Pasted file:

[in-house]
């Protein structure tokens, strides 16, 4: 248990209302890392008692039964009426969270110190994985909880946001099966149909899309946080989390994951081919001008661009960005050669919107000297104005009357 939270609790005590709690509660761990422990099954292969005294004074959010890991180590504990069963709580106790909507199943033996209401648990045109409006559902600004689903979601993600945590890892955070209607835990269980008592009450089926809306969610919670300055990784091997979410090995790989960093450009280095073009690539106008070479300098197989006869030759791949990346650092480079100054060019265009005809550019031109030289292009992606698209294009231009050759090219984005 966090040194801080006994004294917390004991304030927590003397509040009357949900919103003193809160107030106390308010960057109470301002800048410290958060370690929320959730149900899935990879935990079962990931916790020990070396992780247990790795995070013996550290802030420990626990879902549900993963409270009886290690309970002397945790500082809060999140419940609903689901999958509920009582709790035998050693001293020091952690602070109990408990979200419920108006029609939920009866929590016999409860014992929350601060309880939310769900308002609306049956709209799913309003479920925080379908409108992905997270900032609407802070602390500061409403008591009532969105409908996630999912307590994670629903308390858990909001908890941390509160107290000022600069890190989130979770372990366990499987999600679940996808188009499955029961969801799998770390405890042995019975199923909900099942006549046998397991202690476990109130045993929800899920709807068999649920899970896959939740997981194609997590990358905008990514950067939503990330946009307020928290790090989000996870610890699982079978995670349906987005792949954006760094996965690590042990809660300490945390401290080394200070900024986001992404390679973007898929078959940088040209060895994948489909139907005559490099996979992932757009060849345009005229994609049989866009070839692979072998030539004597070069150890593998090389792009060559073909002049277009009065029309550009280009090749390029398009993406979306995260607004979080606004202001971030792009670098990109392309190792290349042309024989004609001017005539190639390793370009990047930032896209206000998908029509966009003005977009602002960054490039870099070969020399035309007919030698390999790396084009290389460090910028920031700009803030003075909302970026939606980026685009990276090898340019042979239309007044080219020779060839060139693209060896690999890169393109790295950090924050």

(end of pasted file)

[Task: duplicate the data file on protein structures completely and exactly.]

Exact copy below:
[in-house]
């Protein structure tokens, strides 16, 4: 248990209302890392008692039964009426969270110190994985909880946001099966149909899309946080989390994951081919001008661009960005050669919107000297104005009357 939270609790005590709690509660761990422990099954292969005294004074959010890991180590504990069963709580106790909507199943033996209401648990045109409006559902600004689903979601993600945590890892955070209607835990269980008592009450089926809306969610919670300055990784091997979410090995790989960093450009280095073009690539106008070479300098197989006869030759791949990346650092480079100054060019265009005809550019031109030289292009992606698209294009231009050759090219984005 966090040194801080006994004294917390004991304030927590003397509040009357949900919103003193809160107030106390308010960057109470301002800048410290958060370690929320959730149900899935990879935990079962990931916790020990070396992780247990790795995070013996550290802030420990626990879902549900993963409270009886290690309970002397945790500082809060999140419940609903689901999958509920009582709790035998050693001293020091952690602070109990408990979200419920108006029609939920009866929590016999409860014992929350601060309880939310769900308002609306049956709209799913309003479920925080379908409108992905997270900032609407802070602390500061409403008591009532969105409908996630999912307590994670629903308390858990909001908890941390509160107290000022600069890190989130979770372990366990499987999600679940996808188009499955029961969801799998770390405890042995019975199923909900099942006549046998397991202690476990109130045993929800899920709807068999649920899970896959939740997981194609997590990358905008990514950067939503990330946009307020928290790090989000996870610890699982079978995670349906987005792949954006760094996965690590042990809660300490945390401290080394200070900024986001992404390679973007898929078959940088040209060895994948489909139907005559490099996979992932757009060849345009005229994609049989866009070839692979072998030539004597070069150890593998090389792009060559073909002049277009009065029309550009280009090749390029398009993406979306995260607004979080606004202001971030792009670098990109392309190792290349042309024989004609001017005539190639390793370009990047930032896209206000998908029509966009003005977009602002960054490039870099070969020399035309007919030698390999790396084009290389460090910028920031700009803030003075909302970026939606980026685009990276090898340019042979239309007044080219020779060839060139693209060896690999890169393109790295950090924050």